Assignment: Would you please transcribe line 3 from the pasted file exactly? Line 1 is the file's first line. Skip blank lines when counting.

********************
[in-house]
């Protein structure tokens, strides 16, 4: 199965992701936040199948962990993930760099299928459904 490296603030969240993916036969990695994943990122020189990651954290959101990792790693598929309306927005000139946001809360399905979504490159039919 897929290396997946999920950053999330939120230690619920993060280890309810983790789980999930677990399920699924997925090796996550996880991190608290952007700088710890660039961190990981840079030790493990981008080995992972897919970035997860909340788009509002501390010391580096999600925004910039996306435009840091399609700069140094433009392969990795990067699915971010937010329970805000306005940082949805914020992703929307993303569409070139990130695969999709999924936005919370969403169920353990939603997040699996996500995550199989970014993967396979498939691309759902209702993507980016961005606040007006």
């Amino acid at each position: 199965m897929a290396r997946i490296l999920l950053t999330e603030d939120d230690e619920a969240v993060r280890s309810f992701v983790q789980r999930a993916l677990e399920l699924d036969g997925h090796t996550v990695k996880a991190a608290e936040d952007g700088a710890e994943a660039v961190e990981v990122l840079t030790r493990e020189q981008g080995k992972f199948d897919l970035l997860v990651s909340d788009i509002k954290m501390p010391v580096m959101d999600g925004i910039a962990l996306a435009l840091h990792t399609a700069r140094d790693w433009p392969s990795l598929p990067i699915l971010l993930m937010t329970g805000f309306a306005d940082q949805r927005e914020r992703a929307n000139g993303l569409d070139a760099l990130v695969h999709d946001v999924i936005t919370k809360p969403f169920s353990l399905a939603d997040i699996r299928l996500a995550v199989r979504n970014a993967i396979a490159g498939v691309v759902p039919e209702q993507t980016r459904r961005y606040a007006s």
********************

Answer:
């Amino acid at each position: 199965m897929a290396r997946i490296l999920l950053t999330e603030d939120d230690e619920a969240v993060r280890s309810f992701v983790q789980r999930a993916l677990e399920l699924d036969g997925h090796t996550v990695k996880a991190a608290e936040d952007g700088a710890e994943a660039v961190e990981v990122l840079t030790r493990e020189q981008g080995k992972f199948d897919l970035l997860v990651s909340d788009i509002k954290m501390p010391v580096m959101d999600g925004i910039a962990l996306a435009l840091h990792t399609a700069r140094d790693w433009p392969s990795l598929p990067i699915l971010l993930m937010t329970g805000f309306a306005d940082q949805r927005e914020r992703a929307n000139g993303l569409d070139a760099l990130v695969h999709d946001v999924i936005t919370k809360p969403f169920s353990l399905a939603d997040i699996r299928l996500a995550v199989r979504n970014a993967i396979a490159g498939v691309v759902p039919e209702q993507t980016r459904r961005y606040a007006s």